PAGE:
Raypak 266 vs 336

Juggernaut1103

Well-known member
Jul 24, 2015
53
STAMFORD, CT
Hey Everyone, I'm somewhat new to the forum, I usually stick to searching to find what I need to know. Such a huge inventory of knowledge on this board, but I didn't have that much luck this time around. It seems everyone just says to go with a large 406 BTU heater. The pool without a heater sits around 76-78 (to cold for me) throughout the summer (located southwest CT) and we don't swim often, so i don't expect to use it often, though we have a new addition to the family who will prob use the pool more when she is older. Its alos not fun having guests over who feel the pool and go "Expletive no, way to cold". i feel like I'm nickel and dimming, but was wondering if i will truly see a noticeable difference between the Raypak PR266AEP and the PR336AEP. The increase in BTU's seems pretty small. I have an old kidney shaped pool and Im starting to upgrade all my equipment, based on my signature you can see how old everything is. The pool is plumbed with old school black flex poly, it doesn't even have a stripe on it, so I'm sure its not even meant for a pool. this pool is super old and still has the old metal return flanges. My big concern is at 1.5 inch piping it will only provide 42GPM of flow. I am also thinking of putting in a VS pump, the 266BTU will activate and heat with flow as low as 25GPM, where as the 336 will activate at 35GPM. if Im using a lower speed (once i buy a new pump), but want to heat at the same time, would it not be more beneficial to go with the 266BTU heater?
 

CountryBumkin

Bronze Supporter
Jan 9, 2017
124
Orlando/FL
Big gas heaters (300K - 400K BTU) are great for little spas where you want to heat the water fast (like in 30 minutes), make it real hot, and where you won't need the water to stay hot for hours on end.

For pool heating where you only need the water heated a few degrees (like 10 or so) and want to maintain that heat all day (or month), a heat pump and/or solar heater is much more economical. These heat slowly (so you need to cover pool at night or run pump/heater continuously) but that's still cheaper than sending a lot of hot water all at once with short heat bursts throughout the day to maintain the water's temp.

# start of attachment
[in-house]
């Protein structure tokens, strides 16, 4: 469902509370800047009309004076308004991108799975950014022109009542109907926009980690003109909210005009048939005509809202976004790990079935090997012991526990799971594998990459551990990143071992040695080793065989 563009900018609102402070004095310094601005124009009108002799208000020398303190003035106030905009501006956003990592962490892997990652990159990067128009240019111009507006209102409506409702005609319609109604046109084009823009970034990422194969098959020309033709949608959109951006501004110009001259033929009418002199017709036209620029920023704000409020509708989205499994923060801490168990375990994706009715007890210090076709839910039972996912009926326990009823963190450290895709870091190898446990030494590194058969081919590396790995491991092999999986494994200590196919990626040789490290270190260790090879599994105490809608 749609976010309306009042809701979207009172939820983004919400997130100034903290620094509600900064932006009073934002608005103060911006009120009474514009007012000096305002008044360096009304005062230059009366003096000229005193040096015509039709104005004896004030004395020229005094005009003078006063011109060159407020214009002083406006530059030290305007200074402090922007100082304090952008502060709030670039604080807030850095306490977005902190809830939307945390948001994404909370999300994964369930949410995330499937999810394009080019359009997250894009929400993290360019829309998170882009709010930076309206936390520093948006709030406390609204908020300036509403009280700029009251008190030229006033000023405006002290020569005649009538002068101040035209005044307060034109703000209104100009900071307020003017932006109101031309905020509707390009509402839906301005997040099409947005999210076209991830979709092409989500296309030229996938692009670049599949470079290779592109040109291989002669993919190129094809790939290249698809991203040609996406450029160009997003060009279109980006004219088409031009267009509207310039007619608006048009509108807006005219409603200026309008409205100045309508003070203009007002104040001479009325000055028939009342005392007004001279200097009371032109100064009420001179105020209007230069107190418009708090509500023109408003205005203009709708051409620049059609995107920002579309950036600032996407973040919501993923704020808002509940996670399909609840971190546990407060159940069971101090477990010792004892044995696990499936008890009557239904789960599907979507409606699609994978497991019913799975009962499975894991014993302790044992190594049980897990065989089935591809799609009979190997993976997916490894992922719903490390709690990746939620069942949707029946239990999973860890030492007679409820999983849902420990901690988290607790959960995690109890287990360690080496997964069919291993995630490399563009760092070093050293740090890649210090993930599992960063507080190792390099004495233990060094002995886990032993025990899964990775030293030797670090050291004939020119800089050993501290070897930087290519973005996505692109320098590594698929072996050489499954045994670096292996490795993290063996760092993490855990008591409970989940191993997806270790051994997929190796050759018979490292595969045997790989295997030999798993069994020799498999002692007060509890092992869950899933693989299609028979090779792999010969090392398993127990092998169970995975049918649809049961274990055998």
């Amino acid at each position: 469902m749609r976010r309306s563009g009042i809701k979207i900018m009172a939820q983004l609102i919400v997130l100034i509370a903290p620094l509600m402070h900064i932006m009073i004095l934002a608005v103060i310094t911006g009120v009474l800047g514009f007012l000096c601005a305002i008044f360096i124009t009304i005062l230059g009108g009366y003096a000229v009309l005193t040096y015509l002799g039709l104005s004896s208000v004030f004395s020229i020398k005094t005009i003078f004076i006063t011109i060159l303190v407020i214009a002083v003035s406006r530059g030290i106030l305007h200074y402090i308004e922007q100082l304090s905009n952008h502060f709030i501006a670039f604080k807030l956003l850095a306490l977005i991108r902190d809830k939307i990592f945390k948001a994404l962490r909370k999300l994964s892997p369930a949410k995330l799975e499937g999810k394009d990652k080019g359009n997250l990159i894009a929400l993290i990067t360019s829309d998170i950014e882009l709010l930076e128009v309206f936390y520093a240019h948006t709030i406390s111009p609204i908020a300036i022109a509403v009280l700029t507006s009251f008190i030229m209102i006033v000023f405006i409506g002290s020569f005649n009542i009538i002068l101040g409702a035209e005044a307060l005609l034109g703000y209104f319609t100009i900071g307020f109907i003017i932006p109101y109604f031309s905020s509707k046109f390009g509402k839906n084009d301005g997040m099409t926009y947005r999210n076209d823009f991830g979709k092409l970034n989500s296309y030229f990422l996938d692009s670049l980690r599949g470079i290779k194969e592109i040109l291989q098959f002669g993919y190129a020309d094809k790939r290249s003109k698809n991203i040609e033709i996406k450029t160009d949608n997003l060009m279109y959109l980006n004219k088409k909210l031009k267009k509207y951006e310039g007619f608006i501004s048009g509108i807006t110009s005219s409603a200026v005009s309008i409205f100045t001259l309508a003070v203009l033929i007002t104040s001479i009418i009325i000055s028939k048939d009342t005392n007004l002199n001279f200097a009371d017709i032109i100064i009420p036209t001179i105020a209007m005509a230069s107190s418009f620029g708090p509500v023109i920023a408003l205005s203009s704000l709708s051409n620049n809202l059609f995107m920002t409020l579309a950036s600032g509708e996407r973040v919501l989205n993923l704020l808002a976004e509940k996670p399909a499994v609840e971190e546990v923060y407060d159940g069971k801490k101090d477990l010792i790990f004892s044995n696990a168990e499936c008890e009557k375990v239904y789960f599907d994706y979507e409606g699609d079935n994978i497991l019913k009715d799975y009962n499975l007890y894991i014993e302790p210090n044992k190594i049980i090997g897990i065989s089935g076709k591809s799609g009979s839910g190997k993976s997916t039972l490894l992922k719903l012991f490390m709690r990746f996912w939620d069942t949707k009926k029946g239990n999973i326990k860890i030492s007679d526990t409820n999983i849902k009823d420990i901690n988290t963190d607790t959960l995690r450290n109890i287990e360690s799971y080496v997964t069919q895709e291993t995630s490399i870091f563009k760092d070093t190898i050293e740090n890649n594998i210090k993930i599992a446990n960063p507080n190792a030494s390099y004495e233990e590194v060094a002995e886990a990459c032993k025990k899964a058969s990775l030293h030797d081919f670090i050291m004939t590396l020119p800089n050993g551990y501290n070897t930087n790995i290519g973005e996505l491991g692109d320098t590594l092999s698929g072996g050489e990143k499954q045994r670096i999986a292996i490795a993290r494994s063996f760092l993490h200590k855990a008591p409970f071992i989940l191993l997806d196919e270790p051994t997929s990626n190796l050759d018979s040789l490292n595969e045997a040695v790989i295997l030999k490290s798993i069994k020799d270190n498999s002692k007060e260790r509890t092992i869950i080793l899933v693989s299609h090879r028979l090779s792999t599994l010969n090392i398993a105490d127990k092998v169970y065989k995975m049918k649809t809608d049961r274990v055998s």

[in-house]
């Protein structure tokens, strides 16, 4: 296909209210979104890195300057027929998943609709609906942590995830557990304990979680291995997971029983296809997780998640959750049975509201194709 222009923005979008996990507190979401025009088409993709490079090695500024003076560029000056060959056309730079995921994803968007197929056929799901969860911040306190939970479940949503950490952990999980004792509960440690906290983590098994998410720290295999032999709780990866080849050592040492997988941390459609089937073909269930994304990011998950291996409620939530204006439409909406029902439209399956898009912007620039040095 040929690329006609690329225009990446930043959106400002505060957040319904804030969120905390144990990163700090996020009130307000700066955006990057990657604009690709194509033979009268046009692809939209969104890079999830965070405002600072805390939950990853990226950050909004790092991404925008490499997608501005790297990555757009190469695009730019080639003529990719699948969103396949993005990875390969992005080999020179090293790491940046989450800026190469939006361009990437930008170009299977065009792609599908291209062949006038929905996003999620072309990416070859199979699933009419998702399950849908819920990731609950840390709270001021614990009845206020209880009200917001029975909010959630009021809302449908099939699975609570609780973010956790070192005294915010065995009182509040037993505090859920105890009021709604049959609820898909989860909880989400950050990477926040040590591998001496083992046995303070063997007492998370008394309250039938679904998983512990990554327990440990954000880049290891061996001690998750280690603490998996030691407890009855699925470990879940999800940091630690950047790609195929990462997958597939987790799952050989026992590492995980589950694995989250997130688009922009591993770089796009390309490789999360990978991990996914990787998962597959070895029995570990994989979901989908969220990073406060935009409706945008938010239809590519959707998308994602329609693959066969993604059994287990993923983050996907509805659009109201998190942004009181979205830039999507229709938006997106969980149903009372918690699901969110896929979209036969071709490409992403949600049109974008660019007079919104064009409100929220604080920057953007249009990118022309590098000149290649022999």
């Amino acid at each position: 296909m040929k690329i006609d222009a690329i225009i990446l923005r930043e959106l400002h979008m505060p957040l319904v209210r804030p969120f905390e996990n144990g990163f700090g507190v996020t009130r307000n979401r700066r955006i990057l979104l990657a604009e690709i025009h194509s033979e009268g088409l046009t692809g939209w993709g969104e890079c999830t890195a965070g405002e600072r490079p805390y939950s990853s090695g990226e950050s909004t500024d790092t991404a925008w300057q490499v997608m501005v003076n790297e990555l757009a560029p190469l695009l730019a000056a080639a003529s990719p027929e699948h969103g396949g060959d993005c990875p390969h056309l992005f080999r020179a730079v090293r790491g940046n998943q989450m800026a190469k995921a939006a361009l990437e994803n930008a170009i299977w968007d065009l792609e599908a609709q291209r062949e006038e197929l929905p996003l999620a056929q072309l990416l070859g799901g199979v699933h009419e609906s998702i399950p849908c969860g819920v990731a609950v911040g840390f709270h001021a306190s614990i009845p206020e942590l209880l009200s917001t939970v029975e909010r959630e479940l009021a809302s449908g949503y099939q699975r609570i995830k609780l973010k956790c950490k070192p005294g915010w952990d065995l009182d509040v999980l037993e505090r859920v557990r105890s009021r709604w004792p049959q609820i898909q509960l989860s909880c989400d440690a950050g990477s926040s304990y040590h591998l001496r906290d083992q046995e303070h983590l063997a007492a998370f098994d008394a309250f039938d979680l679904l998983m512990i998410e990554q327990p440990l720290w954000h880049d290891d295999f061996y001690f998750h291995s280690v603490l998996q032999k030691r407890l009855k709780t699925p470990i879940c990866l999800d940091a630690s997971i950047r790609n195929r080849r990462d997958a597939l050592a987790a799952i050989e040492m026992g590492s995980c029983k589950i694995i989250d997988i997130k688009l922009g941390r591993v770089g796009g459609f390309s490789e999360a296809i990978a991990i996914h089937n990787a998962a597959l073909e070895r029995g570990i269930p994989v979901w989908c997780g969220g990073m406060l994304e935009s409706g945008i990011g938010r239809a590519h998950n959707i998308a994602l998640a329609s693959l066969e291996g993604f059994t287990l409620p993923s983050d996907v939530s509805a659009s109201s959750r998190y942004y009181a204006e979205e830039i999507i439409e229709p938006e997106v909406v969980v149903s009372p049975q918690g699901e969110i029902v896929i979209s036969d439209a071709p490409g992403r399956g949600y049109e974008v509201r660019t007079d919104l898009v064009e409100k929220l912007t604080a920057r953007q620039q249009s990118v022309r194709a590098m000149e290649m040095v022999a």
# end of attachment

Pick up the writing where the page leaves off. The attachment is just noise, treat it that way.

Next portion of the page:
Nectarologist

Well-known member
Apr 3, 2015
497
New York
I would go with the Raypak, 266k btu heater. I have the Raypak P-R266-A-EN-C and it's plenty to heat my approx. 21k gallon pool. I keep the pool at 84 during the week and 86-88 on the weekends depending on how much sun is out when we're swimming (no solar cover used either). I skipped the VS pump. In our short pool season it would take me many years to recoup the cost difference. It cost me $138 to run the pump for the season at 6 hours per day. If you run the pump 8 months per year it will pay for itself; 3 or 4 months it won't. I'm in southern NY and it's open 15-16 weeks per year. I am told the VS pumps are much quieter so that is a plus if noise is an issue ($ was my only concern).
 

borjis

LifeTime Supporter
Aug 19, 2014
2,708
Pacific NW
Juggernaut,

I just had my heater (250k btu) replaced with the 266k btu Raypak (same one nectarologist has) and my pool
is jut a slight bit larger than yours.

If that helps.
 

Juggernaut1103

Well-known member
Jul 24, 2015
53
STAMFORD, CT
I thought about a heat pump, but I've been told its not the most reliable option in the northeast, especially when you may even want to extend you swim season. We are really only guaranteed 8-10 weeks of strong warm weather, and after that it may get too cold at night for a heat pump. I appreciate your input everyone, my pool doesn't really have direct sunlight either, only in the morning for about 2 hours, kind of nice when its super hot out, but not great for keeping the pool warm, I do use a solar cover as well. I think it sat at 80-82 for maybe 1-2 weeks last year.
 

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